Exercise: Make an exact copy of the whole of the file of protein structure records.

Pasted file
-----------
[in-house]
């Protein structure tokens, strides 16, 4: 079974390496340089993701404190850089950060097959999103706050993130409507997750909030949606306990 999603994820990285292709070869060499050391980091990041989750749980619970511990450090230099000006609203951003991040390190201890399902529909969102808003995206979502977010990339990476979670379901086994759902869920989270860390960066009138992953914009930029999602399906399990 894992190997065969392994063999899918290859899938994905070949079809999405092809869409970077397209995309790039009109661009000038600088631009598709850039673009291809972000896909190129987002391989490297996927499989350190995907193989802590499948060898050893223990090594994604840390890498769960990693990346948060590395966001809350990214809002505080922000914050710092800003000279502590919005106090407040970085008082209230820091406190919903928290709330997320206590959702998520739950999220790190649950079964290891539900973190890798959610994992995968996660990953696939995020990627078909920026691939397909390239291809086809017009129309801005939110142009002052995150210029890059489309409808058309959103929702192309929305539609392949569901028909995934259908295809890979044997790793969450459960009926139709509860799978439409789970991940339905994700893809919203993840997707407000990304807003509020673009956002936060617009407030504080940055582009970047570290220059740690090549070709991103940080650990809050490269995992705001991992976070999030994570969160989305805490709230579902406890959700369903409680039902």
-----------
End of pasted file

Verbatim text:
[in-house]
């Protein structure tokens, strides 16, 4: 079974390496340089993701404190850089950060097959999103706050993130409507997750909030949606306990 999603994820990285292709070869060499050391980091990041989750749980619970511990450090230099000006609203951003991040390190201890399902529909969102808003995206979502977010990339990476979670379901086994759902869920989270860390960066009138992953914009930029999602399906399990 894992190997065969392994063999899918290859899938994905070949079809999405092809869409970077397209995309790039009109661009000038600088631009598709850039673009291809972000896909190129987002391989490297996927499989350190995907193989802590499948060898050893223990090594994604840390890498769960990693990346948060590395966001809350990214809002505080922000914050710092800003000279502590919005106090407040970085008082209230820091406190919903928290709330997320206590959702998520739950999220790190649950079964290891539900973190890798959610994992995968996660990953696939995020990627078909920026691939397909390239291809086809017009129309801005939110142009002052995150210029890059489309409808058309959103929702192309929305539609392949569901028909995934259908295809890979044997790793969450459960009926139709509860799978439409789970991940339905994700893809919203993840997707407000990304807003509020673009956002936060617009407030504080940055582009970047570290220059740690090549070709991103940080650990809050490269995992705001991992976070999030994570969160989305805490709230579902406890959700369903409680039902």